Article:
Some examples of Is Null expressions.
When no data has been entered for a field, it is considered null.
If you attempt to perform calculations, run a totals query, or perform a sort on a field that contains some null values, you may not get the results you want. For example, the Average function automatically ignores fields containing null values.
Null values would also affect your results if you were counting the number of student records based on the Grade field, and some grades hadn't been recorded yet. The count would not reflect the total number of students because the students who didn't have grades yet would not be included.
You may want to exclude null values from your results, or possibly limit your results to just those records with null values. For example, you might want to search for students who didn't have grades yet.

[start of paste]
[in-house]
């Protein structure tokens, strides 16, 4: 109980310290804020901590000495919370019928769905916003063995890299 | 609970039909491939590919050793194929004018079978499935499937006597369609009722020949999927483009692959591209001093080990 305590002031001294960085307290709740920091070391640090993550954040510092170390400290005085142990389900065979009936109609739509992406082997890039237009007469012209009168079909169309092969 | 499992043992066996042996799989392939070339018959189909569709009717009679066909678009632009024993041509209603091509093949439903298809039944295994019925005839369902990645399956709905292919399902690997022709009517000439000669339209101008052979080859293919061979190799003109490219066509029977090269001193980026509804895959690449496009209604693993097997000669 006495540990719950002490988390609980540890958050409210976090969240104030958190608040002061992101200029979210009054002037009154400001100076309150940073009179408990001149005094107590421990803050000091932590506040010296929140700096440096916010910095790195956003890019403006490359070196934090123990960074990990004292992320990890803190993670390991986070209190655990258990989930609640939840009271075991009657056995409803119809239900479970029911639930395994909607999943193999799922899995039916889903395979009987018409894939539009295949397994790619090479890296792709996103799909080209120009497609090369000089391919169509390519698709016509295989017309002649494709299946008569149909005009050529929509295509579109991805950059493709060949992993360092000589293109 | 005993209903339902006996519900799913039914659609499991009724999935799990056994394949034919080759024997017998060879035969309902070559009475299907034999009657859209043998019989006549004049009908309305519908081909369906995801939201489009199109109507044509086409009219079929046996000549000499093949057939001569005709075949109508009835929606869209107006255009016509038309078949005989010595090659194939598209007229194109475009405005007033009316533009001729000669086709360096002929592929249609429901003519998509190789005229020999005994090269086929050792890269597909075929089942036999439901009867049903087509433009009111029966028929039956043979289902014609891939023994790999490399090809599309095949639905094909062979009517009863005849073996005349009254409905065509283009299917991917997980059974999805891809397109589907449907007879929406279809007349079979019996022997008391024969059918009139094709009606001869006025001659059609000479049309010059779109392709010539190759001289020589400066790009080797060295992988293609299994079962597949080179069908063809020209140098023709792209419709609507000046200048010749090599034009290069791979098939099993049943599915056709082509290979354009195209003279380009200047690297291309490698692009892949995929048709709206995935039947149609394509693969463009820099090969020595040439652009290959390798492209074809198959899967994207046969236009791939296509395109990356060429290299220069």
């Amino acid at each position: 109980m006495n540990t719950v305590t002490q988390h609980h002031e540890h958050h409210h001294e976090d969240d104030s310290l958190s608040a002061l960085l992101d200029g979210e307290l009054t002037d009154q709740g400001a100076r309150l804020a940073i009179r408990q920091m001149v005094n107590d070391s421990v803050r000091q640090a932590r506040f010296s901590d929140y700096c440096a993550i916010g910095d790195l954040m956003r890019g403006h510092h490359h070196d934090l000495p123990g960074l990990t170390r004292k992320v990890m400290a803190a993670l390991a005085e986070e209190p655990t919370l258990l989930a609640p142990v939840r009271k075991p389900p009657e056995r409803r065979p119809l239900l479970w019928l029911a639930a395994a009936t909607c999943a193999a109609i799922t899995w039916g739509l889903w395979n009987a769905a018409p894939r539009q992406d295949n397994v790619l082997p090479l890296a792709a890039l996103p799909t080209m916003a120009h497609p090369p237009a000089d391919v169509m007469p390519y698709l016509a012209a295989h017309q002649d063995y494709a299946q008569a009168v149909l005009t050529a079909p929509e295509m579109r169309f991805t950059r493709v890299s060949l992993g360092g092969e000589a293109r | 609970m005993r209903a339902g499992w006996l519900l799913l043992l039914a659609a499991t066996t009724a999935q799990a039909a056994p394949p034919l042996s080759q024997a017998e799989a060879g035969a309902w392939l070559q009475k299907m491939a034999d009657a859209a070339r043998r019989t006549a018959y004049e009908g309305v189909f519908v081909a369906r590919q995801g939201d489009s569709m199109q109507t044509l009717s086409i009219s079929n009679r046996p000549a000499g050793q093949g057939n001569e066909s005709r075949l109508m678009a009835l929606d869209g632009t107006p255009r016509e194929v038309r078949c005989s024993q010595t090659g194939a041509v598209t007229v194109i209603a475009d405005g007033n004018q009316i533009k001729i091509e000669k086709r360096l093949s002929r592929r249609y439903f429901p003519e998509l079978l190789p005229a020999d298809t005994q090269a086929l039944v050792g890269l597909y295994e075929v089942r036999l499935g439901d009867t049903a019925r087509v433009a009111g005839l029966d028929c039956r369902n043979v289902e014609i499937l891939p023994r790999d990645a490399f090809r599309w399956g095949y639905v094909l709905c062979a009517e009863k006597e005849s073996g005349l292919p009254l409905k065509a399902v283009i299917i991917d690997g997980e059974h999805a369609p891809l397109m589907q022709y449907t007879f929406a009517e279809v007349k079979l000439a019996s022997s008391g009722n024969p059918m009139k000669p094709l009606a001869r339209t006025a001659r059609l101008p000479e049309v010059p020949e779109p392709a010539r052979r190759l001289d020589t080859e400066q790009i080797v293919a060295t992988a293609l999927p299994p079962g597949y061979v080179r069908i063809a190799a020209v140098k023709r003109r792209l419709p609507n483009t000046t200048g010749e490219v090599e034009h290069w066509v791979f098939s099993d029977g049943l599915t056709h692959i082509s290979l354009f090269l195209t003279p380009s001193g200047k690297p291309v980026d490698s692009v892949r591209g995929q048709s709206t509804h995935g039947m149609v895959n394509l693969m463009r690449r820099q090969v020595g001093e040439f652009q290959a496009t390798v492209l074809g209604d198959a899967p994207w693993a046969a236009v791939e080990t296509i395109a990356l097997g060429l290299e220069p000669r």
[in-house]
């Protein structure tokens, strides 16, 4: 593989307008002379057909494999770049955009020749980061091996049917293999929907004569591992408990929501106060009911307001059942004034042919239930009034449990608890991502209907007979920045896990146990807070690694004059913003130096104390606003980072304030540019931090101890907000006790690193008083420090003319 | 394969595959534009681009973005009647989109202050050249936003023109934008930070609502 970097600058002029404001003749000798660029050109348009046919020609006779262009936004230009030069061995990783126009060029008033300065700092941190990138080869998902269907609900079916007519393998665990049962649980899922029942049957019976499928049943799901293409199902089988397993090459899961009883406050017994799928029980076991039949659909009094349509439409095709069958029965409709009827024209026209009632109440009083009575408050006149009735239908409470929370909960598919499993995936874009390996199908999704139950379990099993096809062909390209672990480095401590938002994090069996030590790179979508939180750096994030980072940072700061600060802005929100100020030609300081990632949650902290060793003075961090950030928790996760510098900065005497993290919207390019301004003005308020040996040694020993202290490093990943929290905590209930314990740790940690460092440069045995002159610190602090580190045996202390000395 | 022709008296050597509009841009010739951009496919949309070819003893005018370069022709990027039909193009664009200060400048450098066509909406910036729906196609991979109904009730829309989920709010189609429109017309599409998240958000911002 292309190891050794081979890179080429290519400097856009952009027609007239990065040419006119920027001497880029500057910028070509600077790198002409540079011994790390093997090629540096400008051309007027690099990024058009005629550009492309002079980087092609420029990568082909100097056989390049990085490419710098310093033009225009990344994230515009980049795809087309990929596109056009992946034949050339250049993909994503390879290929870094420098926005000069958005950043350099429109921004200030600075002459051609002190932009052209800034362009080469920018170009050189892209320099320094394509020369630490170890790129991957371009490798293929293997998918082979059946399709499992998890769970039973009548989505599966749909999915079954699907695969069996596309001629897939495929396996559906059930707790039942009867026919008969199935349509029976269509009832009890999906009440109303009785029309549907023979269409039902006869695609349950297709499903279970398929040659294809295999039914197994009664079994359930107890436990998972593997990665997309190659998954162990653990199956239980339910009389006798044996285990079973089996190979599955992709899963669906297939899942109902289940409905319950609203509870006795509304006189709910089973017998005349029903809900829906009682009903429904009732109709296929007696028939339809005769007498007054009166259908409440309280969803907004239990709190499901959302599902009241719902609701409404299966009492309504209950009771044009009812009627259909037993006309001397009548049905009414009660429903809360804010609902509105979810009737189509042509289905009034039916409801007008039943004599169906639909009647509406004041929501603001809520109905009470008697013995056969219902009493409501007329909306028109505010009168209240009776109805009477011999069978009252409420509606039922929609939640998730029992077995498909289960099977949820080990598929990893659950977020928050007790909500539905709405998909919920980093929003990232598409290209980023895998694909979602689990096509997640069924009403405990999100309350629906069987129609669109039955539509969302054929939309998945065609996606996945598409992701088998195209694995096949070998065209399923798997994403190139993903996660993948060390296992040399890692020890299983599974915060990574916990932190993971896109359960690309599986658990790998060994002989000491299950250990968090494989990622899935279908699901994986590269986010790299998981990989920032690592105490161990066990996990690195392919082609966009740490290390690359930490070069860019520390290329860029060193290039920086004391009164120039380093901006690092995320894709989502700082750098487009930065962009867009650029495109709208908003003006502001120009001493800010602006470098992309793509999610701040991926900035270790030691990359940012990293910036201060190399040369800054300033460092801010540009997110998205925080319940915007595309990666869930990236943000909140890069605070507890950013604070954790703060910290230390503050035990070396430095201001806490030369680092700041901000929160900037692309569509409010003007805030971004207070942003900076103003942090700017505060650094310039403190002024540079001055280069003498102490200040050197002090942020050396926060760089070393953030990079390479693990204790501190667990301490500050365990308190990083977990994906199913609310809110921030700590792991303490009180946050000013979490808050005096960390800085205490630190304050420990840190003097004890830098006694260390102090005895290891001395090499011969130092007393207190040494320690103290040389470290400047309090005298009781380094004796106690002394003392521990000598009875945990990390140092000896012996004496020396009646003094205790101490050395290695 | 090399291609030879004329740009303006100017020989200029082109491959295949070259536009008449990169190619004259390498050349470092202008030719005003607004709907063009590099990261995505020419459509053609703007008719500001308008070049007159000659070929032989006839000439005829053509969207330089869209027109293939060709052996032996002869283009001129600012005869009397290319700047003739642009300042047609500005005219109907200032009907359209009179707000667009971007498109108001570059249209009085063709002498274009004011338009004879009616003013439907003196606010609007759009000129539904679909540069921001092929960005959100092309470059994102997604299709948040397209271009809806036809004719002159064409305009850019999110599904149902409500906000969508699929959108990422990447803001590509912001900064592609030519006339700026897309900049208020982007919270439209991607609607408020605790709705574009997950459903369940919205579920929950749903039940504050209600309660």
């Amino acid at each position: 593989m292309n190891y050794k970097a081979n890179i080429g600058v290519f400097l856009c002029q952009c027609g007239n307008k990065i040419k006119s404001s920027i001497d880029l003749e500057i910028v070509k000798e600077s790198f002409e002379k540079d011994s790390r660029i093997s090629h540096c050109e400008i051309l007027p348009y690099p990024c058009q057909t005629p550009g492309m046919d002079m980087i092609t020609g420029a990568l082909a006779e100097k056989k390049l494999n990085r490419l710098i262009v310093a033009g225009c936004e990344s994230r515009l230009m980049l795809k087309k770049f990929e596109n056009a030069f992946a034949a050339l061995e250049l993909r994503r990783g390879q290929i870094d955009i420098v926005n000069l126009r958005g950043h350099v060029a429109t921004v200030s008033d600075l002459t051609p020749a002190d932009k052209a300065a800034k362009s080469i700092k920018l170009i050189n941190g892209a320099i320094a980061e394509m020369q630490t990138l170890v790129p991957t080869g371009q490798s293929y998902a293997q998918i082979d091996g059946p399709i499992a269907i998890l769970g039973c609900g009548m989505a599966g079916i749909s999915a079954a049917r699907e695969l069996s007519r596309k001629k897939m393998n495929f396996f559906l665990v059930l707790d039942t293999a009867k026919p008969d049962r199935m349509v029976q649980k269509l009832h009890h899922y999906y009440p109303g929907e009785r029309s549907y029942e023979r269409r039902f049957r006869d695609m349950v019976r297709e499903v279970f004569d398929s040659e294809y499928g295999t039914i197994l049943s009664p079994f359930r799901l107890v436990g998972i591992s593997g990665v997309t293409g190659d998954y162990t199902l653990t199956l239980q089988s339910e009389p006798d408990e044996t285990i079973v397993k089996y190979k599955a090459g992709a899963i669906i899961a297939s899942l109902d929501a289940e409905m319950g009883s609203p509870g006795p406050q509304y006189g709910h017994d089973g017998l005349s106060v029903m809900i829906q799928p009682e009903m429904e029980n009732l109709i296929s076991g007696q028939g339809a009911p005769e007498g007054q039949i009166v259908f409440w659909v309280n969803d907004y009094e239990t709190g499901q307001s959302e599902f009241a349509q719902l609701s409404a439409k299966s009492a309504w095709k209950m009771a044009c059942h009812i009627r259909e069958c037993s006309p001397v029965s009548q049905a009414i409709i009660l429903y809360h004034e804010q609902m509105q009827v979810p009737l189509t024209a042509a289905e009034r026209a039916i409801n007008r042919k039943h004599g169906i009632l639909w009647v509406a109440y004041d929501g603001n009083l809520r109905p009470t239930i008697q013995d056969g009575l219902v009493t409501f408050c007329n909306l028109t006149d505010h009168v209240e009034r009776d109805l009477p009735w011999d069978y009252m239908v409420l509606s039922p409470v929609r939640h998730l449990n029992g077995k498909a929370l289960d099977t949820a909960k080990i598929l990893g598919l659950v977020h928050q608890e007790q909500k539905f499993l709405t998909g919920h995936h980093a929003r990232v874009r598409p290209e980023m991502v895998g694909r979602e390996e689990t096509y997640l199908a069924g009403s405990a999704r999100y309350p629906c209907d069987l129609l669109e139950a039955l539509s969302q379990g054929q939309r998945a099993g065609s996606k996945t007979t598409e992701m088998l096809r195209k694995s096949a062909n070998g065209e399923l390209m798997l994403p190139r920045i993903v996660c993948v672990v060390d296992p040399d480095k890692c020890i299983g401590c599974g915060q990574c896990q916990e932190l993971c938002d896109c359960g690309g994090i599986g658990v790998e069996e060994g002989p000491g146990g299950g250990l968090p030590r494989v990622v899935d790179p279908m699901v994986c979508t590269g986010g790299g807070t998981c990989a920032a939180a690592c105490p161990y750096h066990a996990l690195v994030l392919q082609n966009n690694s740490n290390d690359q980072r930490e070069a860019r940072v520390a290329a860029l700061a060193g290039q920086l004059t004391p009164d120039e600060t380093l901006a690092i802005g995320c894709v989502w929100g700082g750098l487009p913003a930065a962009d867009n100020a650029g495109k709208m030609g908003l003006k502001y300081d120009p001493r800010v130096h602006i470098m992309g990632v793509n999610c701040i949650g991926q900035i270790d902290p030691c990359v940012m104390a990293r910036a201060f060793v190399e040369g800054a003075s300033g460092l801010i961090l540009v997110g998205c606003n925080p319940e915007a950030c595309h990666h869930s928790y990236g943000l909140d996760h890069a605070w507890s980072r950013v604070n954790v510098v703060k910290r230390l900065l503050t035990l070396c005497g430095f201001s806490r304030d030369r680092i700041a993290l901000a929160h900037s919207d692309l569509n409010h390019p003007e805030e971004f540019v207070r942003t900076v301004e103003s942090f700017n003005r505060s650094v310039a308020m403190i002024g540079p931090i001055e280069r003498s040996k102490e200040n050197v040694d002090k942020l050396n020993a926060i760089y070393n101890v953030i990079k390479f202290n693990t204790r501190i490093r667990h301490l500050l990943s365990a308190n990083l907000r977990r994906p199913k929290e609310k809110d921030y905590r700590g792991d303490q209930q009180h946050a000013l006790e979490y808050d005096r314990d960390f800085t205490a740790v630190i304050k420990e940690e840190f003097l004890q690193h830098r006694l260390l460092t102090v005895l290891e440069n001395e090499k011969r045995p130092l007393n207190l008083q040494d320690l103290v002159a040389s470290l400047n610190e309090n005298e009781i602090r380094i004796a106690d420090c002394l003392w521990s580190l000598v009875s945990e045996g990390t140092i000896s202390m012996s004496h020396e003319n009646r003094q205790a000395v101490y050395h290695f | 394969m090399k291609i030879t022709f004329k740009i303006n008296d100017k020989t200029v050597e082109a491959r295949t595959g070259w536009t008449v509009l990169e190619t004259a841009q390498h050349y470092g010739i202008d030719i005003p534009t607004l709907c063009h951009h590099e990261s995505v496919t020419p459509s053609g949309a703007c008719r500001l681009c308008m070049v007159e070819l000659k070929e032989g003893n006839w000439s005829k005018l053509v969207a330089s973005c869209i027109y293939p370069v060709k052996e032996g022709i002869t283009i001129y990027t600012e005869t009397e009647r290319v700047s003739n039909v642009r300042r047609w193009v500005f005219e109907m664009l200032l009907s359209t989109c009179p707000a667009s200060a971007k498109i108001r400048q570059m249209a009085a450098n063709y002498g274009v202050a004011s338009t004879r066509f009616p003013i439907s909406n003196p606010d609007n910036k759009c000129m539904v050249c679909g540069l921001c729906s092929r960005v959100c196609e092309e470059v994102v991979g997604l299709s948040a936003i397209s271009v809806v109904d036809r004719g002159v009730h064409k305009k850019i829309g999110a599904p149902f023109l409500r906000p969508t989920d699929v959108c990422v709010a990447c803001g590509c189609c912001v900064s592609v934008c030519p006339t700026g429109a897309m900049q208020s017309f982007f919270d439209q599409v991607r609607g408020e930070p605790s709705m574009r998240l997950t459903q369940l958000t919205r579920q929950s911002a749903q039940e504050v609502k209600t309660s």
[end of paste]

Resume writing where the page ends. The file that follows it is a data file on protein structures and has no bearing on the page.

You can do this by using the operators Is Null and Is Not Null. Simply type the operator in the query design grid in the Criteria cell for the field whose values you are checking.
You may also want to handle null values by using an expression and performing a different action on those records. You can use the built-in expression called Is Null. There are a few examples in the table at the left and the Quick Reference Card at the end of this course.
Some types of fields — the Text, Memo, and Hyperlink fields — can also contain a zero-length string, which means you know that no value exists for the field. For example, a student may have dropped out, so you know he doesn't have a grade.
You enter a zero-length string by typing two double quotation marks with no space between them ("").
Note In an Access project that is connected to a Microsoft SQL Server™ database, you can enter a zero-length string in a field whose data type is varchar or nvarchar.